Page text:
Death at Breakfast by Beth Gutcheon Death at Breakfast by Beth Gutcheon
Series: Maggie Detweiler and Hope Babbin #1
Published by William Morrow on February 21, 2017
Source: Publisher
Genres: Cozy Mystery
Pages: 288
Format: Paperback
Buy on Amazon or Audible
Add on Goodreads

Retired New York City private school head Maggie Detweiler and her old friend, society matron Hope Babbin, are off on a weeklong vacation to Maine, to visit Hope’s son and attend a master cooking class at the picturesque Oquossoc Mountain Inn. The worst tragedy they anticipate is a boring fellow guest or a fallen soufflé.

But their quiet idyll is disrupted by the arrival at the inn of a boorish couple, Alexander and Lisa Antippas, and Lisa’s sister, Glory. Imperious Hollywood one-percenters, Alex and Lisa are also the parents of the latest pop sensation, teen icon Artemis. Discord enters with the family, closely followed by disaster. When a suspicious late-night fire at the inn is brought under control, Alex’s charred body is found in the ashes.

Enter the local deputy sheriff, Buster Babbin, who is Hope’s long-estranged son and a former student of Maggie’s. Buster needs a success, and Hope and Maggie, informed by a lifetime of observing human nature, coupled with a certain cynicism about small town justice and a healthy dose of curiosity, decide there is role for them to play here.

I expected to enjoy Death at Breakfast. It seemed right up my alley. Recently retired Maggie Detweiler and her old friend, Hope Babbin, are staying at an inn in Maine and attending a week-long (I think) cooking class held by the chef. A great setting, two intelligent but quirky amateur detectives and food – a promising set-up.

Quick review: Fine, but not outstanding. It’s not exactly a waste of time, but if you have something you’re dying to read, skip this and pick that one up instead. On the other hand, the choice of murder weapons is semi-unique.

I guess my main problem with the book is that the character I found most interesting is the one who ends up dead. And he was interesting because of his thoughts, his way of seeing the world, things that we no longer see once he’s dead.

Maggie and Hope are nice and smart, but I didn’t connect with either of them. There are a lot of characters in the book, hotel employees and permanent residents, cooking class guests, townspeople, the deputy sheriff and other cops, Maggie and Hope’s friends who help with the investigation. To be honest, they all just kind of blurred together and I had trouble keeping track of who was who and why they were there.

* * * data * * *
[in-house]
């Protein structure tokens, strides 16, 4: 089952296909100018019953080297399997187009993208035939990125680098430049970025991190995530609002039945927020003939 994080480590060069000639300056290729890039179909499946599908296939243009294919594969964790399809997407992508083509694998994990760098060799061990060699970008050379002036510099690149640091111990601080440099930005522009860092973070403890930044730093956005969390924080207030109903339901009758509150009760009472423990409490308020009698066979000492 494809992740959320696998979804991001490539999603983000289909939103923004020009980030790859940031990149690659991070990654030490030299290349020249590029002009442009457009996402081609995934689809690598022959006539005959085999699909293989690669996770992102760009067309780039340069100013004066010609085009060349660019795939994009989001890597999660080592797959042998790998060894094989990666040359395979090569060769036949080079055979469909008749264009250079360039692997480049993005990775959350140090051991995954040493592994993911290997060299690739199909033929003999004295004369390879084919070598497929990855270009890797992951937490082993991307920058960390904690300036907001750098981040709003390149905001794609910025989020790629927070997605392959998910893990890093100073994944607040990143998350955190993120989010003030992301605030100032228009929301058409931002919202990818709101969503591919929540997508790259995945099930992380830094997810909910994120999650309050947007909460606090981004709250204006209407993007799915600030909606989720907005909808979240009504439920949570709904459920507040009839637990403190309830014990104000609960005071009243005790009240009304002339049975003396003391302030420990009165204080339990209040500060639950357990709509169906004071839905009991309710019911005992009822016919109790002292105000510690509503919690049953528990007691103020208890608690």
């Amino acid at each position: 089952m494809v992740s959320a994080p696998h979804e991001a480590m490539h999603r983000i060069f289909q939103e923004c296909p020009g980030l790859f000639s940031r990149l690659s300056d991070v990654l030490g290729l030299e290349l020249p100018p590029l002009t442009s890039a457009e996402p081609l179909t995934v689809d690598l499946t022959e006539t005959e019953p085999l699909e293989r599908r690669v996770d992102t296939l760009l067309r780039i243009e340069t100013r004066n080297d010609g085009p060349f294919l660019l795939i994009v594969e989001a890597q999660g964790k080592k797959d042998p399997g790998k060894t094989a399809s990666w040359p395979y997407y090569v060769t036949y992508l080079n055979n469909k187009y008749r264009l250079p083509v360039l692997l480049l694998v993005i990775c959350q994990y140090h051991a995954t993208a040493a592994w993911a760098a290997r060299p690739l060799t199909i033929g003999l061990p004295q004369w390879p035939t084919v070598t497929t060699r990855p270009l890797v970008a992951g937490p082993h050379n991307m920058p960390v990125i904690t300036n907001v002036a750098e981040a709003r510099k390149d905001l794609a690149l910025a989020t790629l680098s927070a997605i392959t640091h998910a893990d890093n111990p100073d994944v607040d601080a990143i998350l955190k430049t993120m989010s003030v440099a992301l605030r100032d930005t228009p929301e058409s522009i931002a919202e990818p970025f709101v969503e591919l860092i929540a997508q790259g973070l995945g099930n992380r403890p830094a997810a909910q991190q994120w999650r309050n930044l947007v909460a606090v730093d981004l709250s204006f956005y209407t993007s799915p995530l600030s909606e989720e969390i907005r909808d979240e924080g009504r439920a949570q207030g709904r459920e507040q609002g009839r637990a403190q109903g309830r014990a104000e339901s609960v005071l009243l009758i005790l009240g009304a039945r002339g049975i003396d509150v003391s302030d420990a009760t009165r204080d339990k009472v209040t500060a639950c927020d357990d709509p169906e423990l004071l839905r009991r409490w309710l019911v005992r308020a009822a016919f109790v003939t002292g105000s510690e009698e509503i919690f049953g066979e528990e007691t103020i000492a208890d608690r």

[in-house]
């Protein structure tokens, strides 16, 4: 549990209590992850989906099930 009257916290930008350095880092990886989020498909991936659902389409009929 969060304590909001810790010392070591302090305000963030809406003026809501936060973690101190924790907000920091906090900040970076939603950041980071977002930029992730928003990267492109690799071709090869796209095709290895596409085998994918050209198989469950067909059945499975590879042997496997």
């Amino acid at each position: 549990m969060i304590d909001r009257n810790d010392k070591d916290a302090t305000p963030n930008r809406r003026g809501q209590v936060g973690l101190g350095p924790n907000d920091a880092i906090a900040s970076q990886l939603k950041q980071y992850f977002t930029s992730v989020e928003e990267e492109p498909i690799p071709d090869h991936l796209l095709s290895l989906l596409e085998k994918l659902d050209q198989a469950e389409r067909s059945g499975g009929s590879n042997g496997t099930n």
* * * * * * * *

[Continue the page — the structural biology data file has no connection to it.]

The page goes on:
The mystery portion worked well. The clues were woven into the story; the cops were sufficiently focussed on the wrong person to make the interference of Maggie and Hope necessary. Several of the characters were potential suspects, although some motives were stronger than others. I did find the murder weapon noteable and slightly terrifying.

I’m not even sure why it’s titled Death at Breakfast. The murder happened in the middle of the night and everyone who mattered knew almost immediately, they didn’t just find out about it the next day over breakfast.

About Beth Gutcheon

Beth Gutcheon was born and raised in western Pennsylvania. She graduated from Harvard with an honors degree in English literature. After a stint in the editorial department of a Boston publishing house, she moved to New York’s SoHo district before it was legal and before it was SoHo, and worked free-lance in the arts throughout the seventies.

Since 1978 when her first novel, The New Girls, was published, Gutcheon has made her living full-time as a storyteller. She is the author of nine previous novels, all in print, and of many commissioned screenplays, including for the 20th Century Fox feature film Without a Trace, based on her novel, Still Missing. She has also contributed to New York Magazine, Savvy Magazine, The New York Times, the NYT Book Review, the San Jose Mercury News, the San Francisco Chronicle, Conde Nast Traveler, and many other periodicals.

Beth Gutcheon currently lives in New York City with her husband and her elderly poodle, Daisy Buchanan.

Reading this book contributed to these challenges: